Or, here's another idea. Take a regular, gasoline-powered car that's already designed, approved, beloved by many, and on the streets. Remove the engine from that car and—because you specialize in battery power—insert your state-of-the-art electric-propulsion engine into that car's shell. Voila! You have an instant hybrid Mini Cooper, Chrysler Crossfire, PT Cruiser, Smart Car—or what-have-you—that's ready to roll, for little money per mile and little wasted expense on the research. This is exactly what Hybrid Technologies (NASD: HYBT), based in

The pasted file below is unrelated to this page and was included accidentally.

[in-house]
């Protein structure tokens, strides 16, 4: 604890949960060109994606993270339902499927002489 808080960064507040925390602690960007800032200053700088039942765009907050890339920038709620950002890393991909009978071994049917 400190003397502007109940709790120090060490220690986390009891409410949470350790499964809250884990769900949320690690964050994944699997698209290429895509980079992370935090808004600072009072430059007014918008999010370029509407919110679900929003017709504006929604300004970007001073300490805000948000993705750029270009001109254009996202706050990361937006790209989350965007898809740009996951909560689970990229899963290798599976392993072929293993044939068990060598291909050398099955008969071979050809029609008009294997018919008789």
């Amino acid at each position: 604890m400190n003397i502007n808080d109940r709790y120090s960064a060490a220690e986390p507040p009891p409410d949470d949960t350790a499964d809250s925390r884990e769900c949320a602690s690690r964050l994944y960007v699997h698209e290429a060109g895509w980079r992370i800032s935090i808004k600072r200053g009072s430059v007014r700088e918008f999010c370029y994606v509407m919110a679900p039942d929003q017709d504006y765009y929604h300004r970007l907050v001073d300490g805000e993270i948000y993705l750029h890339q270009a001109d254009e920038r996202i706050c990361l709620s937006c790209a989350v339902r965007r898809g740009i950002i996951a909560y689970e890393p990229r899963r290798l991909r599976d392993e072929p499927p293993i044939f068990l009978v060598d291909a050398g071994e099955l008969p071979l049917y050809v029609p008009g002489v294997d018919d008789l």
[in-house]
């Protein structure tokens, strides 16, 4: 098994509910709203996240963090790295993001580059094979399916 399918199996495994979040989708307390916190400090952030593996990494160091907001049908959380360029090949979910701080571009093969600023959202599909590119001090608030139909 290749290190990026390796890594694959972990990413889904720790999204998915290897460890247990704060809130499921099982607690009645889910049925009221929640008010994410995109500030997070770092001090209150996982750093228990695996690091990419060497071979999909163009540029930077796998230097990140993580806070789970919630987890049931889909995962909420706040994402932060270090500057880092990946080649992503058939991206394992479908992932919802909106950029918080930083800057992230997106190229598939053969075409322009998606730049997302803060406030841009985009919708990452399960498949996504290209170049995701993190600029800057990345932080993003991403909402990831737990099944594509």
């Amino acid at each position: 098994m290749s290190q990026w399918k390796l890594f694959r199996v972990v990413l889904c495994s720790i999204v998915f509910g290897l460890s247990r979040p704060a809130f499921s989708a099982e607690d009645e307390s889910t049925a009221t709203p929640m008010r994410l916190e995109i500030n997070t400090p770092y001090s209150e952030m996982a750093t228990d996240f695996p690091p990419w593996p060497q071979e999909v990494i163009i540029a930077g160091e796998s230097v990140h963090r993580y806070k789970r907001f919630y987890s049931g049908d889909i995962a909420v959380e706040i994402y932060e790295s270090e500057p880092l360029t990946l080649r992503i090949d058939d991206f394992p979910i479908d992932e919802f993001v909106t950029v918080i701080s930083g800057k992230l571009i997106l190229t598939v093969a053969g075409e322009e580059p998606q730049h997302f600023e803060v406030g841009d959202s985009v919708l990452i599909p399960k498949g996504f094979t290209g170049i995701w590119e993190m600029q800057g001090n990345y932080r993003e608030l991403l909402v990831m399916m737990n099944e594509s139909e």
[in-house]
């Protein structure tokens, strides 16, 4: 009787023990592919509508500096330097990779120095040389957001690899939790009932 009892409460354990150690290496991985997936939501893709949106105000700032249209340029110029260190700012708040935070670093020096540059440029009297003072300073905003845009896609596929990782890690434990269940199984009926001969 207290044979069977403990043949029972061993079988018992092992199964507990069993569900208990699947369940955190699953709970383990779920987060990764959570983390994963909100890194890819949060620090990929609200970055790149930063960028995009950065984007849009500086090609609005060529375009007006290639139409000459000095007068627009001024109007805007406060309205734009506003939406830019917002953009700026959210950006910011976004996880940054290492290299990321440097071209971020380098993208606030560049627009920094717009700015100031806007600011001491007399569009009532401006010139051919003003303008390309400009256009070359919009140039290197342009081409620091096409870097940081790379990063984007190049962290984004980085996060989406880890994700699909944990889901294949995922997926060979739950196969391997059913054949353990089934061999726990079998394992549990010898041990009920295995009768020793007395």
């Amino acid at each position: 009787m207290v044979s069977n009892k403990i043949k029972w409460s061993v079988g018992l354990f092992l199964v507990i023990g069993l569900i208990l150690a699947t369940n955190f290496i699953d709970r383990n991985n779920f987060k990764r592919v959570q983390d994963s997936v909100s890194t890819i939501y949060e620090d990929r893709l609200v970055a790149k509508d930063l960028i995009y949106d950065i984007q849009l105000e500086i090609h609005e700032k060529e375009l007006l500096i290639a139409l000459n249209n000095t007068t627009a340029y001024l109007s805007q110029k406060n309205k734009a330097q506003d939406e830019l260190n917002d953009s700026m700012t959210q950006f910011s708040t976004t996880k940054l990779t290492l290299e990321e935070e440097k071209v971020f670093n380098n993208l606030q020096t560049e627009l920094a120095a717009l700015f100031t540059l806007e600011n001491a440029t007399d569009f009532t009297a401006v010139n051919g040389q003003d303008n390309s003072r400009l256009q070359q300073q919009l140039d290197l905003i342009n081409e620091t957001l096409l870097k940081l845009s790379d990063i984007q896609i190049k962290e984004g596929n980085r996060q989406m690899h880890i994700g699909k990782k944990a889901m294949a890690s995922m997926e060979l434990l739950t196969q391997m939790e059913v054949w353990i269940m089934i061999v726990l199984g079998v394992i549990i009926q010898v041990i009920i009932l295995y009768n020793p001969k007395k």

The downside to converting ready-made cars to alternative energy? Sticker price would be one. First, there's the actual cost of the car. For a PT Cruiser, that sells for $20,000, the conversion practically doubles the cost to the consumer. Now, who would buy a converted car that sells for twice its normal sticker price? Well, the military, the Environmental Protection Agency, famous celebrities—for the status value, and maybe folks like us who would love a green status symbol.
I hope this trend catches on—for the sheer effect of upping the "green is cool" quotient. As far as cost per mile, I'd rather drive a vehicle that's alternative energy-based from the ground up, with a lighter body and an integrated energy-efficient design all-around. But as a stepping stone, you can't fault Hybrid Technologies for having a fun idea.